align=leftMagazines are also declining in share of print versus newspapers. Growth in magazine adspend stood at nearly 18.48 percent in 2004 with newspapers at 18.52 percent.
align=leftThe magazine growth could not be sustained and dropped to 12.57 percent in 2006 while newspapers maintained a growth of over 18 percent (see graphs). Between October 2006 and September 2007, magazines attracted R2.59-billion in advertising spend as opposed to newspapers’ R6.4-billion.
align=leftMagazines remain a luxury item and further increases in inflation and interest rates will see readers spending less on glossies, says Proudfoot. Furthermore, the arrival of four new pay-TV channels might see consumers spending an extra R100 a month on television but buying fewer magazines.
align=leftRadio has been losing market share constantly over the last five years, dropping from 14.8 percent in 2003 to 12.2 percent last year.
align=leftThe reason for the decline? Many might say it has to do with the offerings of new technology – with radio listening in the traffic specifically affected by the arrival of iPods, for instance.
align=leftBut Proudfoot believes the slow-down is largely due to bad management at the SABC radio stations, which make up the bulk of radio in South Africa.
align=left”It is just a lack of focus on radio and you see it in the numbers. It is very sad because it is such a strong medium.”
align=leftMuch has been said about the slow roll-out of broadband in South Africa but advertising spend on the internet has nevertheless increased constantly over the past five years
align=left”There is a definite trend upwards for the internet but it is off a fairly small base which won’t really skew the total advertising spend,” says Proudfoot.
align=leftOutdoor’s market spend has grown year-on-year and should settle down at between six and seven percent of the market share, says Proudfoot.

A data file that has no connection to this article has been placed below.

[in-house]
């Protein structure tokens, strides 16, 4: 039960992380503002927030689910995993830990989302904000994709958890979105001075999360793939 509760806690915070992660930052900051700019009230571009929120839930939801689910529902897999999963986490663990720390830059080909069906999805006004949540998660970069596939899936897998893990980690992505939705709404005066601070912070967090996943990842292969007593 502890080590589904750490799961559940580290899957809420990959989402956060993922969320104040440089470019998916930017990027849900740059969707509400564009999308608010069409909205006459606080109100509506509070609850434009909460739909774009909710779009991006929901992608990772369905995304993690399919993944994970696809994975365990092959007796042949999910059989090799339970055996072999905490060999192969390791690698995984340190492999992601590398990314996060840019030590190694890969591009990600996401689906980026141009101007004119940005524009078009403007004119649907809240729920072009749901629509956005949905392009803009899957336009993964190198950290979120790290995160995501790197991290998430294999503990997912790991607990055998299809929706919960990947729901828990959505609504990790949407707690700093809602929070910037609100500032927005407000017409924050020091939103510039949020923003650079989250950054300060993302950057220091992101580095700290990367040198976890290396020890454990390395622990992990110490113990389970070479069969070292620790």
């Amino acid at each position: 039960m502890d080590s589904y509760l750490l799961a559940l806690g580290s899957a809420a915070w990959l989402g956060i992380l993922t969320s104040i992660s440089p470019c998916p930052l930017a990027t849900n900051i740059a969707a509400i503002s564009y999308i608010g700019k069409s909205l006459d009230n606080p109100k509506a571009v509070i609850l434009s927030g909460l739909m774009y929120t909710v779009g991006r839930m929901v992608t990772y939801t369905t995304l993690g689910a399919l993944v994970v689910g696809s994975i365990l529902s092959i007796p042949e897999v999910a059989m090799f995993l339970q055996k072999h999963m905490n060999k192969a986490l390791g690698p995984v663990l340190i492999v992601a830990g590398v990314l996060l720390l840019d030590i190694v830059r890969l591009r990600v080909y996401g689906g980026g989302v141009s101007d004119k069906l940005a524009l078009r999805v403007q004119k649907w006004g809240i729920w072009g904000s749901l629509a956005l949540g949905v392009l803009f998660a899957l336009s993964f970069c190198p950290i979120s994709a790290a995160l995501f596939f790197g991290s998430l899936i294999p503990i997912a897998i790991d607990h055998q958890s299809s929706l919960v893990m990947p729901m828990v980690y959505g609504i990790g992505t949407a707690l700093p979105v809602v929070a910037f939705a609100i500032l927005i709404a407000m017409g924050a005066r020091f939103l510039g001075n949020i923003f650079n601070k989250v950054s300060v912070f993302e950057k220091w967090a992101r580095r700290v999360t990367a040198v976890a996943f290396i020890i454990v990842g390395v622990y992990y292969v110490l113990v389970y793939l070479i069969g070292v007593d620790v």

align=leftCurrently, it takes about five percent of total adspend, but many smaller outdoor outfits are not being measured. What the future holds The most movement will be in television as four new pay channels are expected to hit the market before the end of the year.
align=leftThis will fragment the advertising market even further and affect the established channels, where there have already been a number of changes over the past months.
align=leftFor the first time, free-to-air channel e.tv overtook the SABC channels as the top advertising attraction at the end of 2007, says Proudfoot.
align=leftMeanwhile DStv launched several new channels to compete with the new arrivals. Proudfoot does not expect Telkom Media, On Digital Media, E.Sat and WOW TV to affect DStv margins dramatically in the first year.
align=left”DStv has reacted strongly and I think it is tough for the newcomers. Inflation is running away with us and people do not have much disposable income.
align=left”The biggest affect might be seen in magazines. Maybe consumers will buy a new TV package but then they will cut down on magazines. People are really pinched for what they’ve got. This year is going to be a shocker.”
align=leftÃ¢Â–Â This article first appeared in !_LT_EMThe Media!_LT_/EM magazine.